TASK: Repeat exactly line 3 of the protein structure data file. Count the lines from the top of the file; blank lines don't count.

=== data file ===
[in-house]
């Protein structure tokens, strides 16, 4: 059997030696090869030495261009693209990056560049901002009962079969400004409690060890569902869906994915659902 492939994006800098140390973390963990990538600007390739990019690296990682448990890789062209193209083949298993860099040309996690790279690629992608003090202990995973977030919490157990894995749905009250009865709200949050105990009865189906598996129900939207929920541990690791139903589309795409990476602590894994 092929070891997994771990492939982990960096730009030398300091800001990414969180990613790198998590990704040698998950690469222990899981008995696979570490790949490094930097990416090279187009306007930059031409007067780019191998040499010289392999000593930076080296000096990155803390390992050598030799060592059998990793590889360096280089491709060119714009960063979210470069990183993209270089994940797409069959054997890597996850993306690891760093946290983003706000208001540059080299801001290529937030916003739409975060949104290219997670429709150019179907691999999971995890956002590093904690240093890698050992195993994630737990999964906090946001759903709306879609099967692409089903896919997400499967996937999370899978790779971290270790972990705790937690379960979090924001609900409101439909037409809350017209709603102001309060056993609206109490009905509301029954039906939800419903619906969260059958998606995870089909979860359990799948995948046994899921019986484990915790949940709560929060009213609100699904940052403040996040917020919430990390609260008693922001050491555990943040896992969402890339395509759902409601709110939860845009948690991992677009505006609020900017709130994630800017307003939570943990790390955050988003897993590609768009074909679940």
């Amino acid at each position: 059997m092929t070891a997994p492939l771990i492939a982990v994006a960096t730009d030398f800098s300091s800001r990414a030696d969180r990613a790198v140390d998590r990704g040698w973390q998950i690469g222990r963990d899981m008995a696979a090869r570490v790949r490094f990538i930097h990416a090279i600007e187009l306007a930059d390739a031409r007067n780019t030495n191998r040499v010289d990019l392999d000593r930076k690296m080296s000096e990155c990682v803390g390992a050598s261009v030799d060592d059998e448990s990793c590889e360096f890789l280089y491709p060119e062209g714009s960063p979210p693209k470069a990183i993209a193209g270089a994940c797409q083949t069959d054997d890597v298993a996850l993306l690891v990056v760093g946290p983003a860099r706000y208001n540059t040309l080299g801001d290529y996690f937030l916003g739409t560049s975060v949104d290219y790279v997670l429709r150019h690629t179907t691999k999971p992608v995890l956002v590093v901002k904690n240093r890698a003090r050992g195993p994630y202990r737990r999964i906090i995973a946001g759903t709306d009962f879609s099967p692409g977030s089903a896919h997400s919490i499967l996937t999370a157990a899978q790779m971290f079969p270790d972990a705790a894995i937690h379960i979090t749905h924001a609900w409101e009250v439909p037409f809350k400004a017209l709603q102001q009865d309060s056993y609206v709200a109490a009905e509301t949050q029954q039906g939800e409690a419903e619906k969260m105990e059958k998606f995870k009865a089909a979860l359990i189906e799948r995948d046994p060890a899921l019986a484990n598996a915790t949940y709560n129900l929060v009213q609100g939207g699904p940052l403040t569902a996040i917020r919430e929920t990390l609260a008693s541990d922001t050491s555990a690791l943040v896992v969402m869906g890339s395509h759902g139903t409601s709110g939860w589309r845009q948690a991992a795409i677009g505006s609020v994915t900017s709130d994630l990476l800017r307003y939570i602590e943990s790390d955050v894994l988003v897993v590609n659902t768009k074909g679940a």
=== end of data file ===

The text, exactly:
């Amino acid at each position: 059997m092929t070891a997994p492939l771990i492939a982990v994006a960096t730009d030398f800098s300091s800001r990414a030696d969180r990613a790198v140390d998590r990704g040698w973390q998950i690469g222990r963990d899981m008995a696979a090869r570490v790949r490094f990538i930097h990416a090279i600007e187009l306007a930059d390739a031409r007067n780019t030495n191998r040499v010289d990019l392999d000593r930076k690296m080296s000096e990155c990682v803390g390992a050598s261009v030799d060592d059998e448990s990793c590889e360096f890789l280089y491709p060119e062209g714009s960063p979210p693209k470069a990183i993209a193209g270089a994940c797409q083949t069959d054997d890597v298993a996850l993306l690891v990056v760093g946290p983003a860099r706000y208001n540059t040309l080299g801001d290529y996690f937030l916003g739409t560049s975060v949104d290219y790279v997670l429709r150019h690629t179907t691999k999971p992608v995890l956002v590093v901002k904690n240093r890698a003090r050992g195993p994630y202990r737990r999964i906090i995973a946001g759903t709306d009962f879609s099967p692409g977030s089903a896919h997400s919490i499967l996937t999370a157990a899978q790779m971290f079969p270790d972990a705790a894995i937690h379960i979090t749905h924001a609900w409101e009250v439909p037409f809350k400004a017209l709603q102001q009865d309060s056993y609206v709200a109490a009905e509301t949050q029954q039906g939800e409690a419903e619906k969260m105990e059958k998606f995870k009865a089909a979860l359990i189906e799948r995948d046994p060890a899921l019986a484990n598996a915790t949940y709560n129900l929060v009213q609100g939207g699904p940052l403040t569902a996040i917020r919430e929920t990390l609260a008693s541990d922001t050491s555990a690791l943040v896992v969402m869906g890339s395509h759902g139903t409601s709110g939860w589309r845009q948690a991992a795409i677009g505006s609020v994915t900017s709130d994630l990476l800017r307003y939570i602590e943990s790390d955050v894994l988003v897993v590609n659902t768009k074909g679940a």